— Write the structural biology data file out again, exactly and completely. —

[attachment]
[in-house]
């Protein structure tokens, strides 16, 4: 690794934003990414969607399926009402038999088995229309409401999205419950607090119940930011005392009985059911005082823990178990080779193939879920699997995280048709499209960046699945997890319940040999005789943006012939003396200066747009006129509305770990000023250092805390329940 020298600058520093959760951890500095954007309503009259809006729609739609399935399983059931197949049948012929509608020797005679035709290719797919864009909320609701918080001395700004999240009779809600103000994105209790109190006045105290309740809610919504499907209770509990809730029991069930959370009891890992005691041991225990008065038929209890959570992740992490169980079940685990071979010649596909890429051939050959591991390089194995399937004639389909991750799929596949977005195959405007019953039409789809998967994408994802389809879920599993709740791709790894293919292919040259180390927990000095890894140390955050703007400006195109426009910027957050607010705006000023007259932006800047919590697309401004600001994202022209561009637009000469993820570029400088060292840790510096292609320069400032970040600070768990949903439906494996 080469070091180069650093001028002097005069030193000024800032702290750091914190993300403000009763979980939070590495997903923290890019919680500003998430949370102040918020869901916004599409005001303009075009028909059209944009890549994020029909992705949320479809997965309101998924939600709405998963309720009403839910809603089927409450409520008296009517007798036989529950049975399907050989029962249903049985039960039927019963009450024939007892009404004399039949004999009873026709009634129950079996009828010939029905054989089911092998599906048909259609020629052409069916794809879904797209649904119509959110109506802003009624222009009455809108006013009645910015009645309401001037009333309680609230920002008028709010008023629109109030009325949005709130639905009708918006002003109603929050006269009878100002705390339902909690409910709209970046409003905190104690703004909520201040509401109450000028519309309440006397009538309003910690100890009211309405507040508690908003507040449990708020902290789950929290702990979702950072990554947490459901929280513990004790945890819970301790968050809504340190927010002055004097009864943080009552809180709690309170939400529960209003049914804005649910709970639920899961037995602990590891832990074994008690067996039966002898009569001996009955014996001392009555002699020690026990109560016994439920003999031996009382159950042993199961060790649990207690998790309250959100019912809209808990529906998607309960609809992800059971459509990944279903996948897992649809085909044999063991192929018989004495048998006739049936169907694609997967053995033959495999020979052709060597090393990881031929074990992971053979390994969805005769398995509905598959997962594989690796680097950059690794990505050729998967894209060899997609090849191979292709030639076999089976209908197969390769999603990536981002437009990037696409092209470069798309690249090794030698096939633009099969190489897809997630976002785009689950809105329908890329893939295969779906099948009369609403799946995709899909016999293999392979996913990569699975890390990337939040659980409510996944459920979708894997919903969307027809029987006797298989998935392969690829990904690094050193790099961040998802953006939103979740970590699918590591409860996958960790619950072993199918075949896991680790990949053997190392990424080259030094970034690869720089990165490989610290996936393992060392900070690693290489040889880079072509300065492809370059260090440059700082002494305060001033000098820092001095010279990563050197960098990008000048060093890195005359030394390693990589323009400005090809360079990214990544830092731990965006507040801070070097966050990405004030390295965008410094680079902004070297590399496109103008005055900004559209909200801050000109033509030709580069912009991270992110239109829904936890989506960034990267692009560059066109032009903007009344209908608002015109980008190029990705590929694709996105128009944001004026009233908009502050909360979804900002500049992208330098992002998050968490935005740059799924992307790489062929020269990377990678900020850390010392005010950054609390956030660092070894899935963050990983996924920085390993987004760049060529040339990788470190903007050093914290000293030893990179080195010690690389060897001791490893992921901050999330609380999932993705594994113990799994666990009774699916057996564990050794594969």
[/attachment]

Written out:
[in-house]
């Protein structure tokens, strides 16, 4: 690794934003990414969607399926009402038999088995229309409401999205419950607090119940930011005392009985059911005082823990178990080779193939879920699997995280048709499209960046699945997890319940040999005789943006012939003396200066747009006129509305770990000023250092805390329940 020298600058520093959760951890500095954007309503009259809006729609739609399935399983059931197949049948012929509608020797005679035709290719797919864009909320609701918080001395700004999240009779809600103000994105209790109190006045105290309740809610919504499907209770509990809730029991069930959370009891890992005691041991225990008065038929209890959570992740992490169980079940685990071979010649596909890429051939050959591991390089194995399937004639389909991750799929596949977005195959405007019953039409789809998967994408994802389809879920599993709740791709790894293919292919040259180390927990000095890894140390955050703007400006195109426009910027957050607010705006000023007259932006800047919590697309401004600001994202022209561009637009000469993820570029400088060292840790510096292609320069400032970040600070768990949903439906494996 080469070091180069650093001028002097005069030193000024800032702290750091914190993300403000009763979980939070590495997903923290890019919680500003998430949370102040918020869901916004599409005001303009075009028909059209944009890549994020029909992705949320479809997965309101998924939600709405998963309720009403839910809603089927409450409520008296009517007798036989529950049975399907050989029962249903049985039960039927019963009450024939007892009404004399039949004999009873026709009634129950079996009828010939029905054989089911092998599906048909259609020629052409069916794809879904797209649904119509959110109506802003009624222009009455809108006013009645910015009645309401001037009333309680609230920002008028709010008023629109109030009325949005709130639905009708918006002003109603929050006269009878100002705390339902909690409910709209970046409003905190104690703004909520201040509401109450000028519309309440006397009538309003910690100890009211309405507040508690908003507040449990708020902290789950929290702990979702950072990554947490459901929280513990004790945890819970301790968050809504340190927010002055004097009864943080009552809180709690309170939400529960209003049914804005649910709970639920899961037995602990590891832990074994008690067996039966002898009569001996009955014996001392009555002699020690026990109560016994439920003999031996009382159950042993199961060790649990207690998790309250959100019912809209808990529906998607309960609809992800059971459509990944279903996948897992649809085909044999063991192929018989004495048998006739049936169907694609997967053995033959495999020979052709060597090393990881031929074990992971053979390994969805005769398995509905598959997962594989690796680097950059690794990505050729998967894209060899997609090849191979292709030639076999089976209908197969390769999603990536981002437009990037696409092209470069798309690249090794030698096939633009099969190489897809997630976002785009689950809105329908890329893939295969779906099948009369609403799946995709899909016999293999392979996913990569699975890390990337939040659980409510996944459920979708894997919903969307027809029987006797298989998935392969690829990904690094050193790099961040998802953006939103979740970590699918590591409860996958960790619950072993199918075949896991680790990949053997190392990424080259030094970034690869720089990165490989610290996936393992060392900070690693290489040889880079072509300065492809370059260090440059700082002494305060001033000098820092001095010279990563050197960098990008000048060093890195005359030394390693990589323009400005090809360079990214990544830092731990965006507040801070070097966050990405004030390295965008410094680079902004070297590399496109103008005055900004559209909200801050000109033509030709580069912009991270992110239109829904936890989506960034990267692009560059066109032009903007009344209908608002015109980008190029990705590929694709996105128009944001004026009233908009502050909360979804900002500049992208330098992002998050968490935005740059799924992307790489062929020269990377990678900020850390010392005010950054609390956030660092070894899935963050990983996924920085390993987004760049060529040339990788470190903007050093914290000293030893990179080195010690690389060897001791490893992921901050999330609380999932993705594994113990799994666990009774699916057996564990050794594969």